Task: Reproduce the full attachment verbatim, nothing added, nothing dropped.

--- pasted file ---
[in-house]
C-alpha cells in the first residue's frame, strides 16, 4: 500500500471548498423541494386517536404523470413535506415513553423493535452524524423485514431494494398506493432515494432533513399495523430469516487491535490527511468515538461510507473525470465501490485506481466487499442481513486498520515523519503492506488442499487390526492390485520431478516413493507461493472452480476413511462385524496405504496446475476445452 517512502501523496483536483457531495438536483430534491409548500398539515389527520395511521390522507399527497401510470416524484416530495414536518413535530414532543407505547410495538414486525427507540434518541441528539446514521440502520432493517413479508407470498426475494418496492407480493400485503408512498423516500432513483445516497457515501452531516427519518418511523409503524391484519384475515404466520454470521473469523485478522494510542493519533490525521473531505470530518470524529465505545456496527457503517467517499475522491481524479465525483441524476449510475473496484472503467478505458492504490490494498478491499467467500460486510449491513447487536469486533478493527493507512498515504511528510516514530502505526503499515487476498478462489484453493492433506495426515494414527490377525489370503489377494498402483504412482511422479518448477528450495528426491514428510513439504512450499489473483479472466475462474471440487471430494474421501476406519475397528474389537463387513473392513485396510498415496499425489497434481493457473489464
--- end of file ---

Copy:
[in-house]
C-alpha cells in the first residue's frame, strides 16, 4: 500500500471548498423541494386517536404523470413535506415513553423493535452524524423485514431494494398506493432515494432533513399495523430469516487491535490527511468515538461510507473525470465501490485506481466487499442481513486498520515523519503492506488442499487390526492390485520431478516413493507461493472452480476413511462385524496405504496446475476445452 517512502501523496483536483457531495438536483430534491409548500398539515389527520395511521390522507399527497401510470416524484416530495414536518413535530414532543407505547410495538414486525427507540434518541441528539446514521440502520432493517413479508407470498426475494418496492407480493400485503408512498423516500432513483445516497457515501452531516427519518418511523409503524391484519384475515404466520454470521473469523485478522494510542493519533490525521473531505470530518470524529465505545456496527457503517467517499475522491481524479465525483441524476449510475473496484472503467478505458492504490490494498478491499467467500460486510449491513447487536469486533478493527493507512498515504511528510516514530502505526503499515487476498478462489484453493492433506495426515494414527490377525489370503489377494498402483504412482511422479518448477528450495528426491514428510513439504512450499489473483479472466475462474471440487471430494474421501476406519475397528474389537463387513473392513485396510498415496499425489497434481493457473489464